• CGA reports ‘after relatively modest inflation in November, December’s Foodservice Price Index returned to the trend of substantial pricing pressure that dominated 2017. With many important areas of the market facing sector-specific challenges and the value of sterling still low, the Index confirms that any lull in inflation is likely to be short-lived. For all foodservice businesses, it emphasises the vital importance of staying on top of price trends and setting purchasing strategies accordingly in 2018.’
• Deloitte has predicted a more stable year for the hospitality industry in 2018 in its latest consumer tracker. It says ‘in the year ahead, consumers expect their spending on many habitual leisure activities, such as drinking in pubs and eating out, to remain unchanged. In a sign of improved confidence, big-ticket leisure items, such as holidays and theatre trips, are likely to see an increase in spending compared to this time last year.’
• Barclaycard reports that consumer spending grew by 3.9% in January ‘as essential expenditure rises to seven-month high’. It says spending on ‘everyday essentials’ rose by 4.1%.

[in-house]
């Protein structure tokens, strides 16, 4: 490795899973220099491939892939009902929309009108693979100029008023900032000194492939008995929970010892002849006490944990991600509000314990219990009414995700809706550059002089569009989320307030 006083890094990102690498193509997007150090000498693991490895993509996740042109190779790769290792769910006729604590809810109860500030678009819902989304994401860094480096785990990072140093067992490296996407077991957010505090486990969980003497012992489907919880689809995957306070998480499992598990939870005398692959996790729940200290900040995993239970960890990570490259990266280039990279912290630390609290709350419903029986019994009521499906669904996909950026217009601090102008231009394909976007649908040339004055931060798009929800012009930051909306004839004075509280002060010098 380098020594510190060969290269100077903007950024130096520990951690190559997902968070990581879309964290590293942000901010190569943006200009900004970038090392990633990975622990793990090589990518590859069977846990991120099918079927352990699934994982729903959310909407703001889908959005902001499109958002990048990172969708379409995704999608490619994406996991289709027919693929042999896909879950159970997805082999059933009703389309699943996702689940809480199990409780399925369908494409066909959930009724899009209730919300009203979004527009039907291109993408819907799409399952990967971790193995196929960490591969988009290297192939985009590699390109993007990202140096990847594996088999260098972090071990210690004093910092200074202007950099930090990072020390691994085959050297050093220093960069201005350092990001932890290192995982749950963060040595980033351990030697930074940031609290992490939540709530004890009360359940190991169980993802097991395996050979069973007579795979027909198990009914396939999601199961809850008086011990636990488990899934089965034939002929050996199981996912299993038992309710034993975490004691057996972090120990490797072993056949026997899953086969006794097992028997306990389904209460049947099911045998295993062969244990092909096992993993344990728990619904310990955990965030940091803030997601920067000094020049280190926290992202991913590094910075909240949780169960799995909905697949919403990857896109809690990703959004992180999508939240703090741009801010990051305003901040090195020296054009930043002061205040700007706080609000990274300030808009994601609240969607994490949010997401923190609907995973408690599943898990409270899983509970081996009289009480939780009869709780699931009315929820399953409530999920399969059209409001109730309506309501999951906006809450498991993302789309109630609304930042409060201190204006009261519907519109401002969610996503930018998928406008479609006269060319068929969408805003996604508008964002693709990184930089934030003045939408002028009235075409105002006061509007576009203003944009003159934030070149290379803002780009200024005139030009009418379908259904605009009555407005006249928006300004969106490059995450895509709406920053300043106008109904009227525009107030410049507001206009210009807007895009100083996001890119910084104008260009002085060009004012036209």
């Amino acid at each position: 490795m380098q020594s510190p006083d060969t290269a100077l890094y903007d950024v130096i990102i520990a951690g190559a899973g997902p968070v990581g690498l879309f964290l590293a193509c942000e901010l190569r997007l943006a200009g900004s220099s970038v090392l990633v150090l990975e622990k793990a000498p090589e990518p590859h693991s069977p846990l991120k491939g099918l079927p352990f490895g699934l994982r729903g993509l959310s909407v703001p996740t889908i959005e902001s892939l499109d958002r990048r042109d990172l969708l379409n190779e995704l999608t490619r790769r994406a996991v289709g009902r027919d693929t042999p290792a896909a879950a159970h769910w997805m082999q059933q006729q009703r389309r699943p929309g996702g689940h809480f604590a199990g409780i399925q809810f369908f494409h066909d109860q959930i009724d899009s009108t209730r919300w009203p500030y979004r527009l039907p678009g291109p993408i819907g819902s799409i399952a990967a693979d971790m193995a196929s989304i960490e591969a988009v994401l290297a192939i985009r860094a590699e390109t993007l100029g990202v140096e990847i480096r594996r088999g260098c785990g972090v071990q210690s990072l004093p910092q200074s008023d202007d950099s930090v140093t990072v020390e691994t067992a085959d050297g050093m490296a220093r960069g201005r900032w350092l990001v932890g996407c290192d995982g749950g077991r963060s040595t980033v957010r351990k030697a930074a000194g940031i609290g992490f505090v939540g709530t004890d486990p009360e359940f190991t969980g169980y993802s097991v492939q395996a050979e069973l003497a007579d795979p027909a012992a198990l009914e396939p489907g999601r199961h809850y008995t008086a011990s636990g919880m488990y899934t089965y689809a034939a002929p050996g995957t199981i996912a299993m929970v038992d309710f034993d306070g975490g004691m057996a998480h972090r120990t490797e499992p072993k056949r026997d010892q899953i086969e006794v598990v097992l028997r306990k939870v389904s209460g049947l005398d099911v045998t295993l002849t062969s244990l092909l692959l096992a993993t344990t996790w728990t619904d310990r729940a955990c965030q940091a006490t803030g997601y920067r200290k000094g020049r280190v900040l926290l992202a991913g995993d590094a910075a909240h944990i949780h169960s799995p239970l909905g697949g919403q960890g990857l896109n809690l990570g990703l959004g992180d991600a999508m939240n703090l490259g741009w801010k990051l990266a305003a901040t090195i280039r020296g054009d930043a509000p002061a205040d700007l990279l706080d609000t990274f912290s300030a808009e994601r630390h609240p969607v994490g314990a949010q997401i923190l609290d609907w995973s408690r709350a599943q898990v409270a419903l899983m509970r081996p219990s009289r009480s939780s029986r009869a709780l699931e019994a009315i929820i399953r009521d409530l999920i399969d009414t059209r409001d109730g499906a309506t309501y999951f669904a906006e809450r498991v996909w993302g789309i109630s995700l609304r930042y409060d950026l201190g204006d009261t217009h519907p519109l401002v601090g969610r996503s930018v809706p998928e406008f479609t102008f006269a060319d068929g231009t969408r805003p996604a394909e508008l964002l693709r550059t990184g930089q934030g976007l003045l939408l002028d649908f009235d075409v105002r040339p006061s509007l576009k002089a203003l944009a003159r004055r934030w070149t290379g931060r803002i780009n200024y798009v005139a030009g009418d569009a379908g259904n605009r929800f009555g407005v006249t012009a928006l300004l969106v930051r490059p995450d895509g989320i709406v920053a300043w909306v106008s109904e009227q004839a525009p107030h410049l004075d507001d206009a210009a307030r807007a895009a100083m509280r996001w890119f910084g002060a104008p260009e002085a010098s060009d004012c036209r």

• Barclaycard reports ‘spending growth on non-essentials was [up] 3.8%, down from 4.2% in December, with clothing and travel recording weaker growth than the month prior.’
• Barclaycards reports ‘entertainment remained a bright spot, driven by double digit growth in pubs (12.8%) & restaurants (10.5%), as Brits cured the January blues with meals and evenings out with family and friends.’
• Barclaycard reports ‘consumers’ confidence in the UK economy fell to 29% – the second lowest level seen in the past 12 months.’ It says ‘confidence in the UK economy is also deteriorating; just 29% of consumers say they feel confident.’ Barclaycard adds ‘January’s uplift in spending represents a strong start to the year. But faltering confidence levels across the board suggests that consumers are feeling the effects of a post-Christmas slump, as well as the wider impact of inflation, on their everyday lives.’
• EI Group has bought back another 239,424 shares at 131.75p each.
• BBPA reports on-trade beer sales fell by 2.4% last year but beer as a whole saw an increase in demand towards the end of the year. Beer sales rose by 0.7% in volume terms in the year as a whole. The BBPA says ‘whilst there has been an increase in overall beer sales, sales in pubs and bars still fell by 2.4 per cent, the biggest drop since 2013.’ CEO Brigid Simmonds comments ‘whilst it is encouraging to see beer sales rise slightly in 2017, it is still hugely concerning to see on-trade sales fall for the seventeenth year in a row. This shows just how important the decision to freeze beer duty in the Autumn Budget was, particularly after an inflation-busting 3.9 per cent rise in the Spring Budget. Cutting beer duty is hugely important to community pubs where on average seventy percent of alcohol sold is beer.’